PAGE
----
So why the carp? The carp, or koi, stands as a symbol of courage and strength because it can leap up waterfalls as we’ve seen in Gojiro’s story. Folklore captures the reasons for festivals in fantastic stories such as this. In this case, the wish for children to grow strong enough to become successful: dragons.

References

Griffis, William Elliot (1887) Japanese Fairy World: Stories from the Wonder-lore of Japan. London: Trubner and Company.

The Bandits and the Wrestlers, a Tanuki Tale

In a large but very old  house  there  lived  a  Mr. Kitabayashi and  his family. On  the  occasion  of  his  son’s marriage,  Kitabayashi gave  quite a banquet, with  choice  food including the auspicious mixture  of  rice  and  red beans, the  sekihan.  The  food  was  so plentiful that  after  the guests had  retired  there  were  still heaps left over; it being  late,  things  remained  as they  stood,  and  the family went  to bed.-Shortly  afterwards  a  clock  struck midnight, and  at  the  same  time  Mr.  Kitabayashi  heard  an  unusual  noise in  the guest  room, and suspecting a  marauder  decided  to  investigate: he carefully slid  aside  one  of  the fusuma, and peeped through  the gap.

What  was  his surprise  to  see  a couple of big  badgers and  a troop of young ones partaking of  the  sekihan!  The parents  eagerly helped the youngsters to gorge  themselves,  and they all  seemed to  have  a really  good time….  “Poor things”,  thought  the  kind-hearted  Mr.  Kitabayashi;  “they  evidently are  short  of  food  and find  it  hard  to satisfy  all  these  mouths.”  So  he  not only went  to bed,  leaving them  to  their enjoyment, but  thenceforth  laid  out a  meal  for  them every  evening.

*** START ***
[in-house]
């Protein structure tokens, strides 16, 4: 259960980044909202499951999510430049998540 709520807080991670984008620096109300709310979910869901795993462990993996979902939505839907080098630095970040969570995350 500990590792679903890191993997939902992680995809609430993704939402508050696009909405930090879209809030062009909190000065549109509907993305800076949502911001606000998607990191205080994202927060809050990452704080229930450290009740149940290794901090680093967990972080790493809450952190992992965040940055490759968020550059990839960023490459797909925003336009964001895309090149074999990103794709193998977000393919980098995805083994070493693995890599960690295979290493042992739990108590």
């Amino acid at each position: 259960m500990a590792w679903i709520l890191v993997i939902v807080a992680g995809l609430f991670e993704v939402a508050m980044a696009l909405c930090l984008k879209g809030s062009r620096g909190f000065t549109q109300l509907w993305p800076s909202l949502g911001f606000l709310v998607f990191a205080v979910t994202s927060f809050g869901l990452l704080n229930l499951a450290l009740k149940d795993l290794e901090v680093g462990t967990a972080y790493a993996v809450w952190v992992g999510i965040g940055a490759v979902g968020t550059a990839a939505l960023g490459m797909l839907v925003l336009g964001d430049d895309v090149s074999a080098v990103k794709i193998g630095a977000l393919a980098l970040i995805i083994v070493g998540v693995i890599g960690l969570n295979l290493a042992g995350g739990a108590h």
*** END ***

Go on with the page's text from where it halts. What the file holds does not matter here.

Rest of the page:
Now  one night two  real burglars broke  into  the  house, and threatened Kitabayashi  with  a long  sword,  asking for money. “Unless you  give us  a large  amount, we  shall  kill you all!” they warned.  He  and  his family could  but  tremble  and stay  under their  covers  as  if  frozen by fear….  But then the fusuma were suddenly thrown apart, and two gigantic wrestlers entered  the room…. “Rascals!”,  they  cried, “out you  go, or  we  shall  kill you with  our  bare  hands!”  And the burglars were scared  to  death and  ran away as  fast  as  their legs would carry them….

The relief  of  the family was naturally intense.  “How can we ever thank you enough!”  they cried, and deeply bowed  their heads.  But when they looked up  again, the  wrestlers  had  dis- appeared.  Wondering for a long time what might really have happened, and glad of the supernatural help, they at length fell asleep.